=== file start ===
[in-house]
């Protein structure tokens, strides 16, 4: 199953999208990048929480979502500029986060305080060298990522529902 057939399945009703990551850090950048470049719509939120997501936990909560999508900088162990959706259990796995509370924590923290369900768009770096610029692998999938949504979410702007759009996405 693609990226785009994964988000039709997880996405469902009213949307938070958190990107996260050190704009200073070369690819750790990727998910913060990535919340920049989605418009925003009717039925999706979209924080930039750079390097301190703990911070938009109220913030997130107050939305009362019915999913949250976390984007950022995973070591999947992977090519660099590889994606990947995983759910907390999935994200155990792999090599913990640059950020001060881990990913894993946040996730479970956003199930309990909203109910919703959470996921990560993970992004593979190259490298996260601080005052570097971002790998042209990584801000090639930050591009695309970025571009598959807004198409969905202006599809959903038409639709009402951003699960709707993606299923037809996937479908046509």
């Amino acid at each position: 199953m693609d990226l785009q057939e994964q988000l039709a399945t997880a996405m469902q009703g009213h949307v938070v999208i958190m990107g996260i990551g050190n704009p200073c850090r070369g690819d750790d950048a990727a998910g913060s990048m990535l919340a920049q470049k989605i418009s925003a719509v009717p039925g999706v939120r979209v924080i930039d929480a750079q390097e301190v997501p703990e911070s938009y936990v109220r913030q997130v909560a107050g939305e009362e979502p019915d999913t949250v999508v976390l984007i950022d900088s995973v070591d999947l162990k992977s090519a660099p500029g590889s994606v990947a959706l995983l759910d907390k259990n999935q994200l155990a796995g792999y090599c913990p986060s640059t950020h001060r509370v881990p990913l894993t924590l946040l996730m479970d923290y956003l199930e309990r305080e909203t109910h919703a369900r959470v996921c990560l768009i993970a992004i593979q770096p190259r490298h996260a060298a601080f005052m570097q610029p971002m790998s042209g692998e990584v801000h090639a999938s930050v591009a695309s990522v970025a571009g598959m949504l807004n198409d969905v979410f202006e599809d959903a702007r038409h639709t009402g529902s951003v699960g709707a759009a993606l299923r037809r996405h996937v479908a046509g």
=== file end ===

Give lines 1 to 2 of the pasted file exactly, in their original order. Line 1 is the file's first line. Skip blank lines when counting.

[in-house]
């Protein structure tokens, strides 16, 4: 199953999208990048929480979502500029986060305080060298990522529902 057939399945009703990551850090950048470049719509939120997501936990909560999508900088162990959706259990796995509370924590923290369900768009770096610029692998999938949504979410702007759009996405 693609990226785009994964988000039709997880996405469902009213949307938070958190990107996260050190704009200073070369690819750790990727998910913060990535919340920049989605418009925003009717039925999706979209924080930039750079390097301190703990911070938009109220913030997130107050939305009362019915999913949250976390984007950022995973070591999947992977090519660099590889994606990947995983759910907390999935994200155990792999090599913990640059950020001060881990990913894993946040996730479970956003199930309990909203109910919703959470996921990560993970992004593979190259490298996260601080005052570097971002790998042209990584801000090639930050591009695309970025571009598959807004198409969905202006599809959903038409639709009402951003699960709707993606299923037809996937479908046509």